Concert Preview: Get that synagogue-ey jazz feel

Musician and actor Yisrael Lutnick has rightly acquired the name "The Broadway Rabbi."

Jazz good 88 224 (photo credit: Courtesy)
Jazz good 88 224
(photo credit: Courtesy)
Atthe age of eight he started learning piano and singing in the schoolchoir. His dream was to become a concert pianist. However, upondiscovering that he did not have the stamina required to practice forhours, Yisrael Lutnick embarked on a different musical journey, onethat would ultimately earn him a reputation as "The Broadway Rabbi."

On the phone with Lutnick prior to the Jerusalem performance of his one-man show, The Broadway Rabbi Sings His Mind, heexpresses a nervousness that one would not expect from a seasonedprofessional, especially one who spends as much time in the public eyeas he does - Lutnick directs, writes and performs musical theater, andspends his Saturdays delivering sermons at the pulpit as the rabbi of aMevasseret Zion congregation.

Lutnick's one-man performance, accompanied by The IsraelMusicals Orchestra - Alon Sterm Ensemble, and concert pianist RobertFuchs, draws on years of song-writing, starting with the period inwhich he was studying music at Yeshiva University and undertakingcantorial training.

Lutnick describes his upcoming performance: "The new show I amdoing is a mix of music and Judaism. In it, I attempt to combine mylove of teaching and sharing, with my love of music, he says. "Lately,I've been performing mostly musical theater, both in my one-manconcerts and in the shows I produce through Israel Musicals. I felt aneed to reconnect to the Jewish side of me. I also wanted to reconnectwith some of the songs I recorded on my CD, Gesharim, way back in the last century. Thus was born, The Broadway Rabbi Sings His Mind."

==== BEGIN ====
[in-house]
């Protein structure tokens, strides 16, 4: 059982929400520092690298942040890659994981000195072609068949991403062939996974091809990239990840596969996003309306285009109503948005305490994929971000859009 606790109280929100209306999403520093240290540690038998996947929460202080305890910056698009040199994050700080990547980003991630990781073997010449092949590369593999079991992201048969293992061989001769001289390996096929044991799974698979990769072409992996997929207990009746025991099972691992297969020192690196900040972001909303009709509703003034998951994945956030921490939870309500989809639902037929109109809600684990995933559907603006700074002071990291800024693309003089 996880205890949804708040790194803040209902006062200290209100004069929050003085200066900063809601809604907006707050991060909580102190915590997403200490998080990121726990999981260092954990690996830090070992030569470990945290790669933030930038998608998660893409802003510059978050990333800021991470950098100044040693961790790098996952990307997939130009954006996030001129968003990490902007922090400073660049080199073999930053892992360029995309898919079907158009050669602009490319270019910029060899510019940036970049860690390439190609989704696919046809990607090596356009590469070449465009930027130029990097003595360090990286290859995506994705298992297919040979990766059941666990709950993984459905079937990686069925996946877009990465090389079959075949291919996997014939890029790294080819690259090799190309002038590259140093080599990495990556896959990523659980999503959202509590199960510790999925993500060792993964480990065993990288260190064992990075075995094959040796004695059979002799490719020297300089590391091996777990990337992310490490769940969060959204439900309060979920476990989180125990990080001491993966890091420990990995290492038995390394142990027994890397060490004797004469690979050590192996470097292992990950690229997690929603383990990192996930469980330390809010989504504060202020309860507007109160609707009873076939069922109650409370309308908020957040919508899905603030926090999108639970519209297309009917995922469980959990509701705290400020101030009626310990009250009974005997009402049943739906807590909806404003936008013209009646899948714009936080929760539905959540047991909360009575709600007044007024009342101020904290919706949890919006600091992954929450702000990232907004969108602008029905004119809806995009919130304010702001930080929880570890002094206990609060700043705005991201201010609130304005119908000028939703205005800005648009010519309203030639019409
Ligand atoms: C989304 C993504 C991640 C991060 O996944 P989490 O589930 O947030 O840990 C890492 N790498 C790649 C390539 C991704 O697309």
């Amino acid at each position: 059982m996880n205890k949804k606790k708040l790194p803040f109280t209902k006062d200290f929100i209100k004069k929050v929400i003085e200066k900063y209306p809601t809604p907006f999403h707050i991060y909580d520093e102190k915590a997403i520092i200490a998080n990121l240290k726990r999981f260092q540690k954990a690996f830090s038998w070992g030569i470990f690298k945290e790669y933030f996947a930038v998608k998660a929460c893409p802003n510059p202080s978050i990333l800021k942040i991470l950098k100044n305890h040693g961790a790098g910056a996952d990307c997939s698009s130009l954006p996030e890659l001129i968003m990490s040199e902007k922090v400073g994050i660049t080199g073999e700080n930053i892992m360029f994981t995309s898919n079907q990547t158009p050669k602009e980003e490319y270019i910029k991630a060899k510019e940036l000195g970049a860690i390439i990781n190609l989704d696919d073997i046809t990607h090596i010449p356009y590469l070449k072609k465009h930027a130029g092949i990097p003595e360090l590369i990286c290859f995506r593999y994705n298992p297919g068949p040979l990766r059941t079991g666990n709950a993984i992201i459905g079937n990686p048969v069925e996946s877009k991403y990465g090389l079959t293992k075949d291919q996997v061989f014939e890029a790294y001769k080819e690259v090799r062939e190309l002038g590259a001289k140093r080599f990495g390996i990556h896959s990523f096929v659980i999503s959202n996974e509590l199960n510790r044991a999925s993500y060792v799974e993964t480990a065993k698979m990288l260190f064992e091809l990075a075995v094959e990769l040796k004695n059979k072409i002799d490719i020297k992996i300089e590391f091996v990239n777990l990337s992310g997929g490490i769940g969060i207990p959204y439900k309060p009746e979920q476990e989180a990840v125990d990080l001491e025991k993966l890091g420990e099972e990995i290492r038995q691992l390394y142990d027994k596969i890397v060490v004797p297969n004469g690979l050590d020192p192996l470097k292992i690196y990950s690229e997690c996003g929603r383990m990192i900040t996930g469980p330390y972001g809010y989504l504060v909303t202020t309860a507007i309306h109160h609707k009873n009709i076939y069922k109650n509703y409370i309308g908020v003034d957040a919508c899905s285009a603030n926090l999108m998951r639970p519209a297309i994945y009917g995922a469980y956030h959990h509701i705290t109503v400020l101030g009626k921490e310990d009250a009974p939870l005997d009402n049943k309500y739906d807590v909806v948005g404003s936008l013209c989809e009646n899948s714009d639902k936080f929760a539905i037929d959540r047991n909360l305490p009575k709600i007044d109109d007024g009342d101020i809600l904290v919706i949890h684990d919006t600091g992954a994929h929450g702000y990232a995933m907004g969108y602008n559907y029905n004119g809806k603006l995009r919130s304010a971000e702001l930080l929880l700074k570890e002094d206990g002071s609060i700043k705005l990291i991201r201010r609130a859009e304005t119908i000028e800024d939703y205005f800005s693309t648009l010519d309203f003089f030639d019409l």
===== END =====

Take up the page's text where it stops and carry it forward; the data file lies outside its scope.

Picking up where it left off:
Duringthe performance Lutnick asks the audience questions, shares stories andperforms music with his band, including songs by George Gershwin, BillyJoel, Naomi Shemer, cantorial tunes and some of his own creations.

Whilst the primary aim of the one and a half hour show is toentertain the audience, Lutnick hopes that his performances will alsospark self-reflection and conversation amongst members of the audience."In the course of the show, I try to get people to look at the thingsthat are wrong with the world in slightly different ways, so that wecan fix them. I share the Jewish perspective, as best I understand it,on how to spread harmony in the world. I talk about things like theso-called religious-secular divide, the slanders that Israel issubjected to and the things that can create unhappiness in our lives."

AlthoughLutnick, the artistic director and producer of Israel Musicals, hasbeen writing music for many years, it was not until a few years agothat he decided that musical theater was where he would like to focushis energies. "After September 11, I felt a need to branch out from theworld of Jewish music into musical theater, which I had always loved. Igot a lead role in the Capital Musical Theater production of Any Dream Will Do backin February 2002. That was it. I knew I needed to be doing musicaltheater, and I wanted to do it at the highest level," Lutnick explains.

After spending the next few years taking acting and singingclasses in New York, Lutnick returned to Israel, and in 2007 createdIsrael Musicals, whose first production was the musical, If I could Rewrite the World.

Over the past three years Israel Musicals has produced threeother stage musicals and two concert series. The Israel Musicals teamis currently preparing for the upcoming performance of Annieand Lutnick continues to dream about future plans for the company. "Mydream for Israel Musicals is to create professional musical theaterright here in Israel. That is something that takes a lot of help frompeople who are passionate about it. It is great when such peoplecontact me and want to be involved. It will also require the support ofpeople who can provide it."

As for his future plans, Lutnick hopes to continue creating music, performing and to rewrite Rewrite The World, the original Israel Musicals Production.

Asked why some may find it surprising to hear that a rabbi isperforming musical theater, Lutnick explains that it is simply uncommonfor a rabbi to choose such a career path. "How many Orthodox rabbis doyou know that do musical theater?" he says.

"It is not very common. Dudu Fisher, who was the first Sabbathobserver, as far as I know, to land a Broadway show, is a role modelfor me. Rab Shlomo Carlebach was the most fantastic storyteller. Ithink that's why I love musical theater, because it's all about tellingstories. It's a beautiful way to express beautiful and importantthoughts," says Lutnick.

The Singing Rabbi performs on Sunday at 8 p.m. at FelicjaBlumental Center, Tel Aviv, (03) 620-1185 and on Thursday at 8 p.m. atMofet, Rehovot.